Why Go Dairy Free?

I’ve been dairy free off and on for the past 10 years. Between going vegan, being told my naturopath that dairy was a no-no for my Hashimoto’s, trying Whole30, and going paleo…there isn’t a whole lot of room for dairy in my life.

That’s not to say I don’t enjoy some Ghee or cheese every now and then, but as a rule, I do try to avoid dairy on the regular.

I’ve found that eating a lot of dairy products causes me serious tummy trouble, including constipation, bloating, and some unmentionable things.

Having a food intolerance is NOT fun.

It’s a total PITA (pain in the butt for you newbies), and I’m kind of over it.

At least I’m not alone. Dairy is one of those foods that a lot of people have an intolerance for.

The trick is figuring out which component causes you issues and then avoiding it. But if you have issues with all of them, you may want to consider going dairy free (I know, I know. Cheese is amazing, but there are some really good vegan options out there if you hunt them down).

But…why go dairy free? For me, it’s about feeling better.

why go dairy free


Lactose is just a fancy way of saying milk sugar. Pretty neat, huh?

It’s estimated that up to 75% of adults are lactose intolerant.

In fact, lactose intolerance is so common you can buy lactose-free milk at your grocery store.

To make these lactose-free products, milk, butter, eggs, yogurt (and more) are treated with an enzyme called lactase, which many people product naturally.”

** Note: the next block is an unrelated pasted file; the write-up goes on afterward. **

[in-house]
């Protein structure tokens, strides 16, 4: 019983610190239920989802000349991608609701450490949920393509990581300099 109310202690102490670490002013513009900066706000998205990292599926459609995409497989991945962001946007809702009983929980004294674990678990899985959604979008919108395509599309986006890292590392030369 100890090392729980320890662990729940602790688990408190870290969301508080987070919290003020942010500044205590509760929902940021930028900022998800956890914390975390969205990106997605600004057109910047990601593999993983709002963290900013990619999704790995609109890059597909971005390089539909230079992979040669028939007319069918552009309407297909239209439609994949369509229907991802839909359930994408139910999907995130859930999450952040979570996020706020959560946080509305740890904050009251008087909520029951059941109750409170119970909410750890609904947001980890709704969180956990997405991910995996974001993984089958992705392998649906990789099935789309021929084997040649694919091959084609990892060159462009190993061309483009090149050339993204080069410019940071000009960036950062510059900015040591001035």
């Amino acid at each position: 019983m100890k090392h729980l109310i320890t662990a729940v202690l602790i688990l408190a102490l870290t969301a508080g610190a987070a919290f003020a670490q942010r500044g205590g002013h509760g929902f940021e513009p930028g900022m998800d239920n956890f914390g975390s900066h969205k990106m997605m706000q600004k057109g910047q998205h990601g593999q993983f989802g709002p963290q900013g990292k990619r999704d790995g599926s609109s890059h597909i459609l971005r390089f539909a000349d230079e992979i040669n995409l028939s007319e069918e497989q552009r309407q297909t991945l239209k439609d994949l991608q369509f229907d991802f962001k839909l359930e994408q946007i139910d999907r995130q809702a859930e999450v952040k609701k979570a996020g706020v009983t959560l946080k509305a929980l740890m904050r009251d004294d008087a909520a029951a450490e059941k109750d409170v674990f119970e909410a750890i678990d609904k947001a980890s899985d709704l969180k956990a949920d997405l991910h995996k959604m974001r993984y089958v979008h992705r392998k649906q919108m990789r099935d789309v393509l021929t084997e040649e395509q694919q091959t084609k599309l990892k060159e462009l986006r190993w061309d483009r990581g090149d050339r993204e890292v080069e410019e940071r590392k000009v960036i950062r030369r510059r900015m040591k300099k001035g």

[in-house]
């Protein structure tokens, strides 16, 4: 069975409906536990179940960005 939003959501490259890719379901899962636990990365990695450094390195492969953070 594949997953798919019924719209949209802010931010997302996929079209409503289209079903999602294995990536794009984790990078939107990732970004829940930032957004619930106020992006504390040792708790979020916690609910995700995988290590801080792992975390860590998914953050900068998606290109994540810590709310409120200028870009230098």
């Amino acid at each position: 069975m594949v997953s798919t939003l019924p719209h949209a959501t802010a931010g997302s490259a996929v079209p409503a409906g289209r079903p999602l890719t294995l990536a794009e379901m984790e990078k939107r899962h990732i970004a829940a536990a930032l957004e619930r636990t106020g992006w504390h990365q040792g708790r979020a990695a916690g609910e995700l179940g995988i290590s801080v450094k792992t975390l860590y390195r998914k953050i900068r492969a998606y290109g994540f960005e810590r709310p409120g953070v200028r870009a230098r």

Lactase breaks the lactose down before you ingest it.

If you’re lactose intolerant, your body either doesn’t make any lactase or it doesn’t produce enough to break down lactose on its own.

Lactase is one of your digestive enzymes. And when you don’t make it or don’t make enough, undigested lactose ends up being food for your gut. As your little gut microbes digest the lactose, it ferments, causing gas, bloating, pain, and worse.

You’ll find lactose is in all dairy products but is in lower concentrations in fermented dairy products (think cheese and yogurt).

And if you’re taking any medications or supplements, be sure to read the ingredient label as lactose is a common ingredient in them.

I’m sensitive to lactose, so I have to be careful. I found it in my B12!

Casein and Whey

Casein and whey are the protein in milk, they are commonly found in protein shakes.

You’ve heard of “curds and whey,” right?

Well, the curds are actually casein and the liquid is the dissolved whey.

Unlike lactose intolerance, casein and whey can cause an actual immune response that may include congestion, extra mucus, and worse.

Your system’s immune response causes inflammation and discomfort or worse when you have an allergy to casein and whey.

Scary, right?

And like lactose, milk proteins can be found in other products too.

Like those with a lactose intolerance, if you’re allergic to casein and whey you should keep an eye on labels in non-dairy products so that you don’t accidentally ingest them.

Why Go Dairy Free?

If you get gassy, bloated, or have diarrhea after eating dairy (yes, really.), you may have a lactose intolerance.

If you often get a stuffy nose or sinus infection, then you may be allergic to casein and/or whey.

Remember that while dairy may be an entire food group, it is not essential. All the nutrients in dairy products are available in other foods.

If you decide to (or have already) removed dairy from your diet, let me know your experience in the comments below!

Are you living dairy-free?

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